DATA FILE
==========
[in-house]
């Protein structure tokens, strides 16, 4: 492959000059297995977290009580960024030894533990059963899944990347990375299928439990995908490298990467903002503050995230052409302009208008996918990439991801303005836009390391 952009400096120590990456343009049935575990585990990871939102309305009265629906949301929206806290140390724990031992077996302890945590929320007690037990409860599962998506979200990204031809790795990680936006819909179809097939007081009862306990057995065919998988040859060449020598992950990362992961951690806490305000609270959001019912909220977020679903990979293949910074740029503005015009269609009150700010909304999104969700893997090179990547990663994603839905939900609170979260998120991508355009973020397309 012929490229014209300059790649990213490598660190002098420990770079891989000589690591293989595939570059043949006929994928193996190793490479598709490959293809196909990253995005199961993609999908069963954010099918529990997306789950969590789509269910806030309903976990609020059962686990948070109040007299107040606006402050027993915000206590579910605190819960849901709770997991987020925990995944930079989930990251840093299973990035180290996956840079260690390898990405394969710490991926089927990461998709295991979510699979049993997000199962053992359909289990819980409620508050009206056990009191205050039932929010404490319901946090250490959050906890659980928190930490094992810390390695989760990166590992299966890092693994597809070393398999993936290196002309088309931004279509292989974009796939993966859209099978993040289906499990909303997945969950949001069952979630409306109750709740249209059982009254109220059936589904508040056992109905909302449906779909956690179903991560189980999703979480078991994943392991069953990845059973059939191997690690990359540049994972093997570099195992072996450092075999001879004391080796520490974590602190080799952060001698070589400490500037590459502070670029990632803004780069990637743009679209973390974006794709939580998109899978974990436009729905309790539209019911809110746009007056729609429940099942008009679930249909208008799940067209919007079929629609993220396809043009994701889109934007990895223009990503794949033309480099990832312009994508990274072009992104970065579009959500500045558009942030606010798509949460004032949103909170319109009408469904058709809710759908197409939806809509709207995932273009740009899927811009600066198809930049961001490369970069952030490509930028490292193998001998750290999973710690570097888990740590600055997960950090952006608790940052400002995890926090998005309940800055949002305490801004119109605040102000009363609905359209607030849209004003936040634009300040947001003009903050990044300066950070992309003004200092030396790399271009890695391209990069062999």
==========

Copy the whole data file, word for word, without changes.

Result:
[in-house]
């Protein structure tokens, strides 16, 4: 492959000059297995977290009580960024030894533990059963899944990347990375299928439990995908490298990467903002503050995230052409302009208008996918990439991801303005836009390391 952009400096120590990456343009049935575990585990990871939102309305009265629906949301929206806290140390724990031992077996302890945590929320007690037990409860599962998506979200990204031809790795990680936006819909179809097939007081009862306990057995065919998988040859060449020598992950990362992961951690806490305000609270959001019912909220977020679903990979293949910074740029503005015009269609009150700010909304999104969700893997090179990547990663994603839905939900609170979260998120991508355009973020397309 012929490229014209300059790649990213490598660190002098420990770079891989000589690591293989595939570059043949006929994928193996190793490479598709490959293809196909990253995005199961993609999908069963954010099918529990997306789950969590789509269910806030309903976990609020059962686990948070109040007299107040606006402050027993915000206590579910605190819960849901709770997991987020925990995944930079989930990251840093299973990035180290996956840079260690390898990405394969710490991926089927990461998709295991979510699979049993997000199962053992359909289990819980409620508050009206056990009191205050039932929010404490319901946090250490959050906890659980928190930490094992810390390695989760990166590992299966890092693994597809070393398999993936290196002309088309931004279509292989974009796939993966859209099978993040289906499990909303997945969950949001069952979630409306109750709740249209059982009254109220059936589904508040056992109905909302449906779909956690179903991560189980999703979480078991994943392991069953990845059973059939191997690690990359540049994972093997570099195992072996450092075999001879004391080796520490974590602190080799952060001698070589400490500037590459502070670029990632803004780069990637743009679209973390974006794709939580998109899978974990436009729905309790539209019911809110746009007056729609429940099942008009679930249909208008799940067209919007079929629609993220396809043009994701889109934007990895223009990503794949033309480099990832312009994508990274072009992104970065579009959500500045558009942030606010798509949460004032949103909170319109009408469904058709809710759908197409939806809509709207995932273009740009899927811009600066198809930049961001490369970069952030490509930028490292193998001998750290999973710690570097888990740590600055997960950090952006608790940052400002995890926090998005309940800055949002305490801004119109605040102000009363609905359209607030849209004003936040634009300040947001003009903050990044300066950070992309003004200092030396790399271009890695391209990069062999």